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More Than 20 Private Medicinal Cannabis Clinics Set To Fill Gap Left By NHS

A SHORTAGE of National Health Service prescriptions is boosting the growth of the private sector with over 20 UK clinics either open, or set to open, soon.

The Medical Cannabis Clinics (MCC) now operates from two locations in London and Birmingham with a further five planned over the course of the year. 

Also in London, Sapphire Medical Clinics was the first UK practice to secure approval from regulators the Care Quality Commission.

It has ambitious plans to open more than a dozen additional clinics across a number of locations in England, and the first north of the border in Aberdeen, Scotland.

Sapphire Managing Director and Academic Lead, Dr Mikael Sodergren, told BusinessCann sites had been identified for all its planned locations which include; Oxford, Southampton, Manchester and Birmingham.

Dr Sodergren and his colleagues anticipated there would be issues with patients failing to secure prescriptions through the NHS and launched Sapphire to fulfil this need.

He said it currently has more than 200 patients on its register, with the typical Sapphire patient being a ’65-year-old lady with chronic pain’.

Many of these also have mobility issues, too, and Sapphire secured approval to deliver telemedicine to such patients in March, with this timely approval catering for the remote consultations required as a result of Covid-19.

He said: “We thought we’d see a decrease in a patients as a result of Covid-19 as we get many of our referrals from GPs and we expected more of them to close, but we have in fact seen an increase through our telemedicine facilities.”

Sapphire Medical – Managing Arthritis and Medical Cannabis.

He added that it is looking forward to opening the first clinic in Scotland and has “also been surprised by the number of enquiries from patients in Northern Ireland”.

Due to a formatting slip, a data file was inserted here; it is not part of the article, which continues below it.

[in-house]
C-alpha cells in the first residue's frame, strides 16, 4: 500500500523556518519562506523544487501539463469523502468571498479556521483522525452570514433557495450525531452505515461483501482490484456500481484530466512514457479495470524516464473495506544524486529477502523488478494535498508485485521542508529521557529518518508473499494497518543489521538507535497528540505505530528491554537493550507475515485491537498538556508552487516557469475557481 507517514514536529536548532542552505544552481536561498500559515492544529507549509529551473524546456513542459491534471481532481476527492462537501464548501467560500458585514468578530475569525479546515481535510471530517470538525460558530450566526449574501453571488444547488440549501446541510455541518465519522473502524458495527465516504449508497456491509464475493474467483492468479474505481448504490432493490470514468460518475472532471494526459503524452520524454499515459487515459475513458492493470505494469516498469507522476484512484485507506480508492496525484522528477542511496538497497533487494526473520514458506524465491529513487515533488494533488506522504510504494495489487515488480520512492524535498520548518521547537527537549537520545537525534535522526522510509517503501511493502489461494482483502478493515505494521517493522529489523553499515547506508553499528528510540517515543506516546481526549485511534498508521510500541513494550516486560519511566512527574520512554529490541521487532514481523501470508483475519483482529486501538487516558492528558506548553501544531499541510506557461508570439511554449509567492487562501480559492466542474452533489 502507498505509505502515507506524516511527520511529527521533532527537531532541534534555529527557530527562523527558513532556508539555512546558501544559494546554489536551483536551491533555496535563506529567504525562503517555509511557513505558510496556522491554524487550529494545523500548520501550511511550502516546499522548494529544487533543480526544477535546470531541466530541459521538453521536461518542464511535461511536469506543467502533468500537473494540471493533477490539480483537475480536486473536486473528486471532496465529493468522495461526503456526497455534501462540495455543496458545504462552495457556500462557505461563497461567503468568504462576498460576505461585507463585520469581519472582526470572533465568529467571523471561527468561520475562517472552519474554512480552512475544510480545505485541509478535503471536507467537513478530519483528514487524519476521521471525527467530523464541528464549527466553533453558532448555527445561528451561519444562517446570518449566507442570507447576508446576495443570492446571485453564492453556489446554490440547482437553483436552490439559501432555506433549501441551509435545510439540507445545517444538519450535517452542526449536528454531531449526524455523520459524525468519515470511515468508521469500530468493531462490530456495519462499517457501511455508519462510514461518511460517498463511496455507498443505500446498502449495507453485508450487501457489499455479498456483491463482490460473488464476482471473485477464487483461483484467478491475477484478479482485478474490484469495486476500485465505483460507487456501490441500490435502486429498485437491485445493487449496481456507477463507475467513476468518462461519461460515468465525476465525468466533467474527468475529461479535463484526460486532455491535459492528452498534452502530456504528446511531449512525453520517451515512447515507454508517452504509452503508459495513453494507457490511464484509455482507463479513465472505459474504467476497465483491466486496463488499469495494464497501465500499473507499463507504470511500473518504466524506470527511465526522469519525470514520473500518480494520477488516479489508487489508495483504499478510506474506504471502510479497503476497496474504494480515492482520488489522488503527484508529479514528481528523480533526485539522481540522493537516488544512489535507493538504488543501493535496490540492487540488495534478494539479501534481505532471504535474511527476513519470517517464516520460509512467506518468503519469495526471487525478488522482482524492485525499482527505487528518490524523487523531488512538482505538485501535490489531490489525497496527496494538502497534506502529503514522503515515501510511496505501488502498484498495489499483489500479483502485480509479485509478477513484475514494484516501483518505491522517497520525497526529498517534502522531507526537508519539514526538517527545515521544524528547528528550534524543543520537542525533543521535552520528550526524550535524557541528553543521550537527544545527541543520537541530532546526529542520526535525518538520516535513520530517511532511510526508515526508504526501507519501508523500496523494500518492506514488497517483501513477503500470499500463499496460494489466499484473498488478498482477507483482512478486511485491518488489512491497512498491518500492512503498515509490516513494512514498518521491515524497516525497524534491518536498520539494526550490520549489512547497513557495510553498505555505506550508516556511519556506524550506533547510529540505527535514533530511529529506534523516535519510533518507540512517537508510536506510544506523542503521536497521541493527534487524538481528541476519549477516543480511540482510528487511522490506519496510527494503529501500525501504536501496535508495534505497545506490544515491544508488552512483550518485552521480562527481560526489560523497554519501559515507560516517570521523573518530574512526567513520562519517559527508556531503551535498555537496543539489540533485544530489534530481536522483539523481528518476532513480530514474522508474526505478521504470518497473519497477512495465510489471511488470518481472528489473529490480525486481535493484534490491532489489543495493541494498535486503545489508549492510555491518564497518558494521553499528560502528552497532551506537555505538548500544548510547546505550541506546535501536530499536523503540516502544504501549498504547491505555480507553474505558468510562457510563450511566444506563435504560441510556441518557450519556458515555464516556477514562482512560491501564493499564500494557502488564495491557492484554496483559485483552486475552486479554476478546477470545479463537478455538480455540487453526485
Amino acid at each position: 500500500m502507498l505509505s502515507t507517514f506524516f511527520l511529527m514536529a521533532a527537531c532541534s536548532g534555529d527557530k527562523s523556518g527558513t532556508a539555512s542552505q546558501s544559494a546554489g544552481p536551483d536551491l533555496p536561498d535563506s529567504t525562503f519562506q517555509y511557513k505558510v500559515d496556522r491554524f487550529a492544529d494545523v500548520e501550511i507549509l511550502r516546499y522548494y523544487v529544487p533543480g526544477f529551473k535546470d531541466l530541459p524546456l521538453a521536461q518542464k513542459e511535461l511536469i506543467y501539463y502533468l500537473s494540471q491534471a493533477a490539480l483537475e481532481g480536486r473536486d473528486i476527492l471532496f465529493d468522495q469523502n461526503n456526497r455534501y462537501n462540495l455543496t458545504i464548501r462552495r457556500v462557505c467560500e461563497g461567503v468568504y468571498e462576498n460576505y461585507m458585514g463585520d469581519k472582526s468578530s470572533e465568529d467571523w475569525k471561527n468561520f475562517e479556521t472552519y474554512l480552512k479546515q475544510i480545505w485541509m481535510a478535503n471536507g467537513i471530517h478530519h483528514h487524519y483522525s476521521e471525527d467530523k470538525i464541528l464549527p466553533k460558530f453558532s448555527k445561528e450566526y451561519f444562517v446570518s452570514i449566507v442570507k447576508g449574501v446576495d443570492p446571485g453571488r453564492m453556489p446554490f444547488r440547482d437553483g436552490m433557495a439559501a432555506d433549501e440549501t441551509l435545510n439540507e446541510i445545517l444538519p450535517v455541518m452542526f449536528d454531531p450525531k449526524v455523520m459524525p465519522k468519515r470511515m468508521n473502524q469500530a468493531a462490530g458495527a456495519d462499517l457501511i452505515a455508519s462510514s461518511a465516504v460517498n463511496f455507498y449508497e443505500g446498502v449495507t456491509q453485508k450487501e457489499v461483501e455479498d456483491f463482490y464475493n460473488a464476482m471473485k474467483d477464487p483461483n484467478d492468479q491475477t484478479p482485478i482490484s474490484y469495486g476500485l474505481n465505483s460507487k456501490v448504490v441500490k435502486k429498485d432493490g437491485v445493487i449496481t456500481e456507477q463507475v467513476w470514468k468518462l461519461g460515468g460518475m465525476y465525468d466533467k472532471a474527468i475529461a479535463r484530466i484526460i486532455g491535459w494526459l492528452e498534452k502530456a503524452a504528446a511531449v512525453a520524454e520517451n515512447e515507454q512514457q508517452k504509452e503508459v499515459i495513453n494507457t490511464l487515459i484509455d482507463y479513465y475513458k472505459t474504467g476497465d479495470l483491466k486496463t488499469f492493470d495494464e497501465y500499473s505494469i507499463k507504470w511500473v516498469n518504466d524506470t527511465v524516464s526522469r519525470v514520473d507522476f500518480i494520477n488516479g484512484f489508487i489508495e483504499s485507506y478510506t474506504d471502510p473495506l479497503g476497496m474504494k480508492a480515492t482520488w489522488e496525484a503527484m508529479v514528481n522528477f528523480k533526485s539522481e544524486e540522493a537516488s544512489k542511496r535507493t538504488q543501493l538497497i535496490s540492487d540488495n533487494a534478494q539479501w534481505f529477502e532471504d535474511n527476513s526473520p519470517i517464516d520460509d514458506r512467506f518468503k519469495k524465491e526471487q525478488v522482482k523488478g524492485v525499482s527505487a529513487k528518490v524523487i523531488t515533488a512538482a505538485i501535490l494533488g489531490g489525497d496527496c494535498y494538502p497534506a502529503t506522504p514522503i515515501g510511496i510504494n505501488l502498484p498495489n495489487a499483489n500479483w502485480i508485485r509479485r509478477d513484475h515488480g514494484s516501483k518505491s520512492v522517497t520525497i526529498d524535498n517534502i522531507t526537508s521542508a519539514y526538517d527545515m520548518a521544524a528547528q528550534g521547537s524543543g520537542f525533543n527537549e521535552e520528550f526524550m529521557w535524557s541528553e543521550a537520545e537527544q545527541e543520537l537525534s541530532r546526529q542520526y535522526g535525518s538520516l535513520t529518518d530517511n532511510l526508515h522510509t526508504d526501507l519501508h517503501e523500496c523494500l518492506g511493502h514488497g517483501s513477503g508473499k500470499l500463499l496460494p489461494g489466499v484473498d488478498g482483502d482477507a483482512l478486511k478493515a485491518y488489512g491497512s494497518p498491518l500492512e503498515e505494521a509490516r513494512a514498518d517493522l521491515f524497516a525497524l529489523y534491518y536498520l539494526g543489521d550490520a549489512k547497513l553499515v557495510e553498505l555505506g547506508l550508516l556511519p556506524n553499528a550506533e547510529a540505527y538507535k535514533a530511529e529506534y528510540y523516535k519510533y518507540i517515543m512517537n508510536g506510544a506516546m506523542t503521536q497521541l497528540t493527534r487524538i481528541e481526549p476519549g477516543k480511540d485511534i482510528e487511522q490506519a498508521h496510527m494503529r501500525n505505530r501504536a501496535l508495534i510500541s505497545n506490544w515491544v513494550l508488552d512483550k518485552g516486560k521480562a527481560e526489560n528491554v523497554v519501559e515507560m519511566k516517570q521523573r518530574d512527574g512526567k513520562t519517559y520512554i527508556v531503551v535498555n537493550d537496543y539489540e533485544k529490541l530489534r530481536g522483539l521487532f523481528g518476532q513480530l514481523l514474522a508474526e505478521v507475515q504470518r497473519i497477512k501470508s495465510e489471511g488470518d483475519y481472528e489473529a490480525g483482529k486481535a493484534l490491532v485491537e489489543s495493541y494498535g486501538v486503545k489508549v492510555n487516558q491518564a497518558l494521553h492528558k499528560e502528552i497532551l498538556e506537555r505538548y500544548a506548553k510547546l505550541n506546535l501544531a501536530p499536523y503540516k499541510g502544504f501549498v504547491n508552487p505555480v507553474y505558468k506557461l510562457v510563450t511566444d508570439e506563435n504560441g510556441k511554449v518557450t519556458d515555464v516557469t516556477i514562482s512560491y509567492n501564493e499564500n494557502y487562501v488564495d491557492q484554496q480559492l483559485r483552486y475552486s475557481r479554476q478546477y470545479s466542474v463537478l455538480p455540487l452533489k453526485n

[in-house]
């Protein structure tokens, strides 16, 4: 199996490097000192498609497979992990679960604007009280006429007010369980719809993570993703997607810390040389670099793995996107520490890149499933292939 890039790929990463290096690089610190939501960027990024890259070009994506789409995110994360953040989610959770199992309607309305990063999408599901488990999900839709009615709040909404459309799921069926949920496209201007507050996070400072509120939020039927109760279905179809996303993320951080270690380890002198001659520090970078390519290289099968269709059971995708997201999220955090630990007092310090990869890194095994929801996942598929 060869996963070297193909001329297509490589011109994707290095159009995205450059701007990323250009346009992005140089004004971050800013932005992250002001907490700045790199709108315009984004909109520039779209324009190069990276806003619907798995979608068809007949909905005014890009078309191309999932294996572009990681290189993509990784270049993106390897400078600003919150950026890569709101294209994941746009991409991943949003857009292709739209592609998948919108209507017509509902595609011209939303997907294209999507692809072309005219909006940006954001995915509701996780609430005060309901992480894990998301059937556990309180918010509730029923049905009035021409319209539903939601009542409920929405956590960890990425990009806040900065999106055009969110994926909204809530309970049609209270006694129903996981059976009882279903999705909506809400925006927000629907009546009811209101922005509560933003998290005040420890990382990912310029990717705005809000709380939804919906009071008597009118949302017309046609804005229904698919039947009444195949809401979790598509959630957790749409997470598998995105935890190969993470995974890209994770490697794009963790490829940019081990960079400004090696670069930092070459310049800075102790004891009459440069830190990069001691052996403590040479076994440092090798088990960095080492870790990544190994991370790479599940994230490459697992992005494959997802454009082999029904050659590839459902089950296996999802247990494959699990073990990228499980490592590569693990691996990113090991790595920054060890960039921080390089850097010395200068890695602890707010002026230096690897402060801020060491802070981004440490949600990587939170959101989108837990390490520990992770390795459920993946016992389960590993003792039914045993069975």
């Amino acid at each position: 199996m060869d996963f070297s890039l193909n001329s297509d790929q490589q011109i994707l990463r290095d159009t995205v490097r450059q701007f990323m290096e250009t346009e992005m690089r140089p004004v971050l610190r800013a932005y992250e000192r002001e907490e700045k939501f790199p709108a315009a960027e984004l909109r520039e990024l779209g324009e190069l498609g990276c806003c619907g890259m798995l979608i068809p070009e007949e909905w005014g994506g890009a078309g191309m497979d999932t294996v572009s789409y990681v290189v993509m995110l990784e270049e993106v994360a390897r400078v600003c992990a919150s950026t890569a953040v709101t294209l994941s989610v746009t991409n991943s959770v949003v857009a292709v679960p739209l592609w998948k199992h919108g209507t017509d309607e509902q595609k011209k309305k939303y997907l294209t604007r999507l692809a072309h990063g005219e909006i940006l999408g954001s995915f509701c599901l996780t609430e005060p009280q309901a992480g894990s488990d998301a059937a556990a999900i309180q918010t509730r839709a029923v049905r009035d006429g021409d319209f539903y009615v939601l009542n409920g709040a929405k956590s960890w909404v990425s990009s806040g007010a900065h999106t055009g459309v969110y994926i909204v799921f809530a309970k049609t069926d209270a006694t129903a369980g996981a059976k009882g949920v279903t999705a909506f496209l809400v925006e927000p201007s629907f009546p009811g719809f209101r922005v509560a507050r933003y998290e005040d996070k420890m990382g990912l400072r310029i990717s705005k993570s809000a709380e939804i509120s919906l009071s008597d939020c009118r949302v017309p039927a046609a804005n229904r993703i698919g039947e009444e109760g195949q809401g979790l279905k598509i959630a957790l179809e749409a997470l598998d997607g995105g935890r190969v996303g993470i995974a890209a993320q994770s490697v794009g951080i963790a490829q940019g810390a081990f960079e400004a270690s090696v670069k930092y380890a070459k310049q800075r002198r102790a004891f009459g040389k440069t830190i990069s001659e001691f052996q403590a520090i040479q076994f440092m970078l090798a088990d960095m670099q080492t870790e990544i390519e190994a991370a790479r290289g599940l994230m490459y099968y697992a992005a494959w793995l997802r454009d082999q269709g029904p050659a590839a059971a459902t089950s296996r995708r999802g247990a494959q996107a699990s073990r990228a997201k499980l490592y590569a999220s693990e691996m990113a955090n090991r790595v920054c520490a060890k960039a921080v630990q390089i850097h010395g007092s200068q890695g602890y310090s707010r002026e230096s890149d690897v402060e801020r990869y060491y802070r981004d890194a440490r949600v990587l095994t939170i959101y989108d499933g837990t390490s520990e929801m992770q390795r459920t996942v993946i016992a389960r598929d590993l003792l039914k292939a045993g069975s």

Prof Mike Barnes, of the MCC says it currently has bases in London and Birmingham with moves well-advanced to open in Manchester, Nottingham, Leeds, Newcastle and Bristol.

Like Sapphire its main referrals are for pain, and similarly, psychiatric conditions, including anxiety and PTSD, feature strongly.

It currently has around 150 patients, and a waiting list of around 1,000. Prof Barnes believes that within a year, with all of it surgeries open, it will have around 50 practicing doctors – on a part-time basis – whilst seeing around 250 patients week.

The MCC is part of the Lyphe Group, which also runs the Academy of Medical Cannabis and it has so far trained over 50 doctors to prescribe cannabis medicine. 

Both the MCC and Sapphire have established registers to record patient data on the efficacy of their treatment with a view to informing future UK medicinal cannabis policy-making.

Two further companies operate in the prescribing space. MyAccess Clinics – whose parent company is Australian firm Althea Group Holdings has surgeries in Bristol and London while Cannabis Access Clinics has a practice in Harley Street.


Patients have to be initially referred to the private clinics through their GPs and then undergo a suitability assessment. Prof Barnes says around 40% of its referrals fail to make it to the prescribing stage, mainly as a result of the price.

Although prescription costs has come down markedly over the last year with a monthly prescription for pain now around £400 compared to £800 a year ago, with an increasing number of supplier entering the market.

Despite being legal for 18 months very few prescription for cannabis medicine have been made through the NHS.

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